Owner of exotic animal preserve known for guns, run-ins with law
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Terry W. Thompson, the man authorities say released wild animals from his preserve in Zanesville, Ohio, had a checkered history with animals and with the law.
After serving a year on weapons charges, Thompson was released from a federal prison in Morgantown, W. Va., on Aug. 26. He returned to Ohio, to a halfway house in the Cincinnati area, where he was freed on Sept. 30, according to federal prison officials.
Less than three weeks later, Thompson’s body was found at his wild animal compound, where officials say he killed himself after breaking open the pens and gates that held the more than 50 dangerous, big game animals he kept at his 73-acre Muskingum County Animal Farm. His body was found Tuesday in the driveway, several hundred yards past a gate.
Officials on Wednesday said they were still investigating what drove the 62-year-old man to apparently take his own life and set off the fierce hunt to capture or kill the wild animals before they could hurt a nearby student or unaware motorist traveling through the countryside about 50 miles from Columbus. But there were few surprised faces among those who knew Thompson. His had a history of run-ins with the law, and the farm was a long-standing problem, according to officials and public records.
“He had a long history with guns and exotic animals,” said Terri Wolfe, 48, who works at the Animal Shelter Society of Muskingum County.
Thompson was married and once worked at a Harley-Davidson dealership, Wolfe recalled in a telephone interview. In a casual conversation, Thompson seemed like an unassuming guy, but he displayed some over-the-top tastes, Wolfe said.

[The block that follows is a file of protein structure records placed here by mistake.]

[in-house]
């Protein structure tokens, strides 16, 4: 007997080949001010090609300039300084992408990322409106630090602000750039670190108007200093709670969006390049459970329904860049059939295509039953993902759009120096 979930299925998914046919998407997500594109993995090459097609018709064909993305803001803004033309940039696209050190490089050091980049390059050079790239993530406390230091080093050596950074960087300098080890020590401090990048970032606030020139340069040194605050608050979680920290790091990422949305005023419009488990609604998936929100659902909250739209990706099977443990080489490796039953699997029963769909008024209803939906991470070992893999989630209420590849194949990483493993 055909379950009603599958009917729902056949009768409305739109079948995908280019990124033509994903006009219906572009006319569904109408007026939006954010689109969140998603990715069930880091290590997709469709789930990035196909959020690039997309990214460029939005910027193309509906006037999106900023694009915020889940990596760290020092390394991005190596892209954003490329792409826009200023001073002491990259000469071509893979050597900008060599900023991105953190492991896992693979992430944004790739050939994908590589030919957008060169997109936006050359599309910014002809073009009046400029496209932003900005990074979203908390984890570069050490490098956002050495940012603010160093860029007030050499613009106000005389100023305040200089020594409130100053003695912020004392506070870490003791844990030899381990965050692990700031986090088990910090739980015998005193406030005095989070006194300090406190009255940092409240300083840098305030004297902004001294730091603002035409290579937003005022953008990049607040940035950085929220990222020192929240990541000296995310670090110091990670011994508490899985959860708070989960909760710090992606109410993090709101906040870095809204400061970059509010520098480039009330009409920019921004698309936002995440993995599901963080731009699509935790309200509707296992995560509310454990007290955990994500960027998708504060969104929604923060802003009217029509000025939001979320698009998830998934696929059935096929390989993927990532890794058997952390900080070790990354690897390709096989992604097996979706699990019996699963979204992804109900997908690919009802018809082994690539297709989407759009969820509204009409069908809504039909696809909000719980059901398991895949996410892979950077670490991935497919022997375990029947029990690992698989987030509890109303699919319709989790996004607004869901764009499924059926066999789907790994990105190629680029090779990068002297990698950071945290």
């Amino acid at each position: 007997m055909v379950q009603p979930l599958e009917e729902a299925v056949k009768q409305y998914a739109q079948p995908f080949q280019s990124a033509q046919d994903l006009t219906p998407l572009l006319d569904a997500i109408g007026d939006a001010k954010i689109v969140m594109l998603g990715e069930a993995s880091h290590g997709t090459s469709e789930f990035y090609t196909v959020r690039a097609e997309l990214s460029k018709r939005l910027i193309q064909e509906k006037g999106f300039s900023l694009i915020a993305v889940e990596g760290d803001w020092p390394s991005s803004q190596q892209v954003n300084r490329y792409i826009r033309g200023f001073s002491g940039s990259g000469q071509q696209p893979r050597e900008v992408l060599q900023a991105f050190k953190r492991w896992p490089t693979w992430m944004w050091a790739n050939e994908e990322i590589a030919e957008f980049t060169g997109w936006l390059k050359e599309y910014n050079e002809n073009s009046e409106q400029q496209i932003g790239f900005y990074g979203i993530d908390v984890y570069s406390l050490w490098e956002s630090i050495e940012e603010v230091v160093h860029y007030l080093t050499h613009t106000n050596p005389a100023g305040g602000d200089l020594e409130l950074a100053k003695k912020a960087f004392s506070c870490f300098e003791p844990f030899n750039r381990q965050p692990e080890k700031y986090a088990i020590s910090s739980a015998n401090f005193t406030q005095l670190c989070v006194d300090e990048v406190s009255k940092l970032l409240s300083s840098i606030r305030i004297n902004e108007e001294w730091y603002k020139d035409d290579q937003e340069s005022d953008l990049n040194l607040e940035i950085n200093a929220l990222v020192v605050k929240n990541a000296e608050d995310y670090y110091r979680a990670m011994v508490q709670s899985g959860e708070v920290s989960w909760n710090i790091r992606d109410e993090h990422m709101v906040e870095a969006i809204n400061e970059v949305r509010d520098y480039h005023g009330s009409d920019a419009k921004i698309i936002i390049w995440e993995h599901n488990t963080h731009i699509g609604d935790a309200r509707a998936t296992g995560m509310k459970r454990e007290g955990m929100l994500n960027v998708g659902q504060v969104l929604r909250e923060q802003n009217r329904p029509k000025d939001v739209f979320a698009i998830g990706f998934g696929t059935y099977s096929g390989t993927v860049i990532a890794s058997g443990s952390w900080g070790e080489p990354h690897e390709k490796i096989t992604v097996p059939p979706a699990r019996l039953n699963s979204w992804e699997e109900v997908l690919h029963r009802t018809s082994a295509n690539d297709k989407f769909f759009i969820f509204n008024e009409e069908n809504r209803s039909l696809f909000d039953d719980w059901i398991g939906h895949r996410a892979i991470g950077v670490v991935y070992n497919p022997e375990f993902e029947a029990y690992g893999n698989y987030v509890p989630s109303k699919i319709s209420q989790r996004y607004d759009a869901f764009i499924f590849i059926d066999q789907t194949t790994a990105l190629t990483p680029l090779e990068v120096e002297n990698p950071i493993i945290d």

When Thompson, a former pilot at some point in his life, purchased a Corvette convertible from Wolfe a few years ago, he arrived in a helicopter to pick it up.
“That was pretty odd,” she said.
Locals were well aware of Thompson’s sprawling hillside property near Interstate 70, where drivers could catch a glimpse of camels and llamas roaming “like they were cows and horses,” Wolfe said. That frustrated some residents, particularly because Thompson’s backyard zoo was a few miles from a high school, but they had no way to make him close it down.
Thompson was fiercely proud of his brood. In 2007, Wolfe said, Thompson was asked to leave a local pet fair when he showed up with bear and lion cubs. The next year, organizers had to specify that only domestic animals were invited.
Muskingum County Sheriff Matt Lutz told reporters on Wednesday that Thompson and his facility were well-known to local officials, who had been fielding complaints since about 2004. Local officers had inspected the preserve in the past.
Those inspections were hardly Thompson’s only brushes with authorities.
In 2005, he was convicted in Muskingum County Municipal Court of cruelty to animals, having an animal at large and two counts of rendering animal waste without a license. The charges were from three cows and a bison that had died on another property Thompson owned.
In June 2008, federal agents raided Thompson’s property on Kopchak Road, seizing more than 100 weapons. In April 2010, Thompson pleaded guilty in U.S. District Court in Columbus to two federal charges, possession of a machine gun and possession of short firearms without serial numbers, and was sent to prison.
Under the terms of his release, Thompson was confined to his home for a year.
This week’s incident forced the closing of local schools, expected to reopen on Thursday.
At last count, all of the animals, except for one monkey, had been accounted for, with about 49 killed and six taken to a local zoo. Thompson’s wife was very upset, Lutz told reporters.
‘She’s lost a husband, she’s lost a lot of animals she’s been very close to,’ he said.
--Ashley Powers and Michael Muskal
Researcher Scott Wilson contributed to this report.